When someone says that they weren't born yesterday, they mean that they are not naive or easily fooled.
Not cricket
(UK) If something is not cricket, it is unfair.
Not enough room to swing a cat
If a room is very small, you can say that there isn't enough room to swing a cat in it.
Not for nothing
Usually followed by the word "but," this is essentially a call to pay attention to the next words out of the speaker's mouth, e.g., "Not for nothing, but did you see the way he looked at you?"
Not give a fig
If you don't give a fig about something, you don't care about it at all, especially used to express how little one cares about another's opinions or actions.
Not give a monkey's
(UK) If you couldn't give a monkey's about something, you don't care at all about it.
Not give the time of day
If you wouldn't give the time of day to someone, you dislike them so much that you would not even use common courtesy.
Not have the heart
If you don't have the heart to do something, you don't have the strength or courage to do something. (Usually used in the negative)
Not have two nickels to rub together
(USA) If a person doesn't have two nickels to rub together, they are very poor.
Not have two pennies to rub together
If someone hasn't got two pennies to rub together, they are very poor indeed.
Not hurt a fly
Somebody who would not hurt a fly is not aggressive.
Not know beans about
(USA) If someone doesn't know beans about something, they know nothing about it.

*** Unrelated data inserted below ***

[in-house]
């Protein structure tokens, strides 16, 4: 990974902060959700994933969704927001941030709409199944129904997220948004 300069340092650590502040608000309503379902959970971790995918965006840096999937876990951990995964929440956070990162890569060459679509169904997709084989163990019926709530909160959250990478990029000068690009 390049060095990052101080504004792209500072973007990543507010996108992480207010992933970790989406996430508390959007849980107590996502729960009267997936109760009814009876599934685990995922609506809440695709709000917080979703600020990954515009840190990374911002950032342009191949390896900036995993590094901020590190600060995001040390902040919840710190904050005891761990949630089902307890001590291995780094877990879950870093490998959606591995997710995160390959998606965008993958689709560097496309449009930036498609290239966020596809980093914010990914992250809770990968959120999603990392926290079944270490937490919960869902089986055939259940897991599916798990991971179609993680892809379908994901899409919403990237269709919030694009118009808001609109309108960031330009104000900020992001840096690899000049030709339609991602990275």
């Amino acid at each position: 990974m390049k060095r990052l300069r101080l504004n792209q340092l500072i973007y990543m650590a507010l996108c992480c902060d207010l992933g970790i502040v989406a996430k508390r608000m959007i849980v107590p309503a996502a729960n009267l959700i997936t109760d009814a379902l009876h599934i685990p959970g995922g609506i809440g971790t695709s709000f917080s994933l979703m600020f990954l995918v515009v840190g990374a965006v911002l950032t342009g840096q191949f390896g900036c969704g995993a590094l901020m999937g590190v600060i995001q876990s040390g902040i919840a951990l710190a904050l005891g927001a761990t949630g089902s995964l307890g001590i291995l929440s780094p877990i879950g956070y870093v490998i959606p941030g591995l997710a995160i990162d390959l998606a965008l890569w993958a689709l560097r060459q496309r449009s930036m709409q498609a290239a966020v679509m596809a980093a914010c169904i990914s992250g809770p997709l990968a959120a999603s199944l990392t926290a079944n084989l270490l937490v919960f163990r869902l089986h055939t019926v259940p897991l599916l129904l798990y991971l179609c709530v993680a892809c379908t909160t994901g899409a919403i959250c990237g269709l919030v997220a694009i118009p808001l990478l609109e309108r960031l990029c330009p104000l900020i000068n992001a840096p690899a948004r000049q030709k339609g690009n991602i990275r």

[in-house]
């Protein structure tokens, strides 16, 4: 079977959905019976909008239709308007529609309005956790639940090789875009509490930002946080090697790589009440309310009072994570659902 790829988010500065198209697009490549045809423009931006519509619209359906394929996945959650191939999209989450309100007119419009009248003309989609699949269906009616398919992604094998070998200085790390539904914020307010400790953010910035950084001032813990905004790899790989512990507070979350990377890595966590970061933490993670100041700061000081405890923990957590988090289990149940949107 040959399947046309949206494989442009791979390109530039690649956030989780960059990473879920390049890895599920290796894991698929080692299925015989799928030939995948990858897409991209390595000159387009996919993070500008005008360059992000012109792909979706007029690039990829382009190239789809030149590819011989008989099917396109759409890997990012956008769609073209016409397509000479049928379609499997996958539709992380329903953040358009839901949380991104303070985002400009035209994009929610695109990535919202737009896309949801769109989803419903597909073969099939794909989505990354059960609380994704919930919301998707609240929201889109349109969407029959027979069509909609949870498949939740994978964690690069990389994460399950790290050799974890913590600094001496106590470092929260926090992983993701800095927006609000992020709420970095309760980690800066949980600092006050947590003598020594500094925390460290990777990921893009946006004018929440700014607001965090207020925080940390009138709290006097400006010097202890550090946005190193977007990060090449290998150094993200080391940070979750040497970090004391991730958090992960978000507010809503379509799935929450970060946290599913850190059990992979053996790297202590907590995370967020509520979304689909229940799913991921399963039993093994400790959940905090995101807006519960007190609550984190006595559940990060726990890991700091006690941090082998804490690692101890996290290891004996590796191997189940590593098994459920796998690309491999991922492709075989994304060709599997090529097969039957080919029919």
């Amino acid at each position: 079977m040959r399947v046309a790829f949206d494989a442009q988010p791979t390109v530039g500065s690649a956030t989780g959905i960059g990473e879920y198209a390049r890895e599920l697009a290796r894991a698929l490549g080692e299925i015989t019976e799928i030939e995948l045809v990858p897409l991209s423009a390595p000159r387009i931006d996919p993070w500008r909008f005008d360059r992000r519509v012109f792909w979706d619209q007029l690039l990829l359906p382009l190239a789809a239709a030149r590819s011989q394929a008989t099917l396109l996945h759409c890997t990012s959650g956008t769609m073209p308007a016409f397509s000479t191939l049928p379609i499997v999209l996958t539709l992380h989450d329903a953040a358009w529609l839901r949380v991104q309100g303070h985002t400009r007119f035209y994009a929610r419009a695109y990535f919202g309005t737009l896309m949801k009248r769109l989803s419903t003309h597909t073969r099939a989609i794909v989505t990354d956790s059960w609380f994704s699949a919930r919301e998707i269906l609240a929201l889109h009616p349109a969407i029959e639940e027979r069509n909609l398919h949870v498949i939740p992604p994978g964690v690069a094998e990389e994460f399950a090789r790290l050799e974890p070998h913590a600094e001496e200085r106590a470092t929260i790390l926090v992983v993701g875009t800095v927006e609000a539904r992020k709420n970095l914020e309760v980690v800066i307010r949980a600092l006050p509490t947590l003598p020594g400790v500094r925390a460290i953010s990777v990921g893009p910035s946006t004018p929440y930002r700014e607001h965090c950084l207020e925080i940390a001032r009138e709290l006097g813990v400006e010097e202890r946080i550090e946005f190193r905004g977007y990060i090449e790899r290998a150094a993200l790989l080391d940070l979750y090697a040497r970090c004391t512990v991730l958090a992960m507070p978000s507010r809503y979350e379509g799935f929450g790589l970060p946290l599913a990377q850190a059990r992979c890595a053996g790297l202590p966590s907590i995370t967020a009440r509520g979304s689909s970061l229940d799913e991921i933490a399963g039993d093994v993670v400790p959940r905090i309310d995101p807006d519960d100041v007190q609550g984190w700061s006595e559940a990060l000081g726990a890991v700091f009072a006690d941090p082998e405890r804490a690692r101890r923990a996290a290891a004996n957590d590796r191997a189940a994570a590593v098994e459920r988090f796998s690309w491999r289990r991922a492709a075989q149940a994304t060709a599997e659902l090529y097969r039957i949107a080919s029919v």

Not know enough to come in out of the rain
Someone who doesn't know enough to come in out of the rain is particularly stupid.
Not know you are born
This indicates that the person described is unaware of his or her good fortune or is unaware of how difficult day to day life was before he/she was born. Typical usage: 'Kids today don't know they are born'.
Not miss a trick
If someone doesn't miss a trick, they take advantage of everything that could help them or might be an opportunity for them.
Not much cop
Describing a film or something as not much cop is a way of saying that you didn't think much of it.
Not my brother's keeper
If you say that you are not your brother's keeper, it means that you are not responsible for someone or what happens to them as a consequence of their actions.
Not my cup of tea
If something is not your cup of tea, you don't like it very much.
Not our bag
If something is not your bag, it is not really suitable for your needs or you don't like it much.
Not the only pebble on the beach
If something is not the only pebble on the beach, there are other possibilities or alternatives.
Not to be sneezed at
If something is not to be sneezed at, it should be taken seriously.
Not trust someone further than you can throw them
If you don't trust someone further than you could throw them, it means you don't trust them at all.
Not wash
If a story or explanation will not wash, it is not credible.
Not with a bang but a whimper
To end on a muted note - most likely in a situation where one would have expected a more spectacular finish. This expression was coined by T.S. Elliot in his 1925 poem, The Hollow Men, which ends: This is the way the world ends This is the way the world ends This is the way the world ends Not with a bang but a whimper.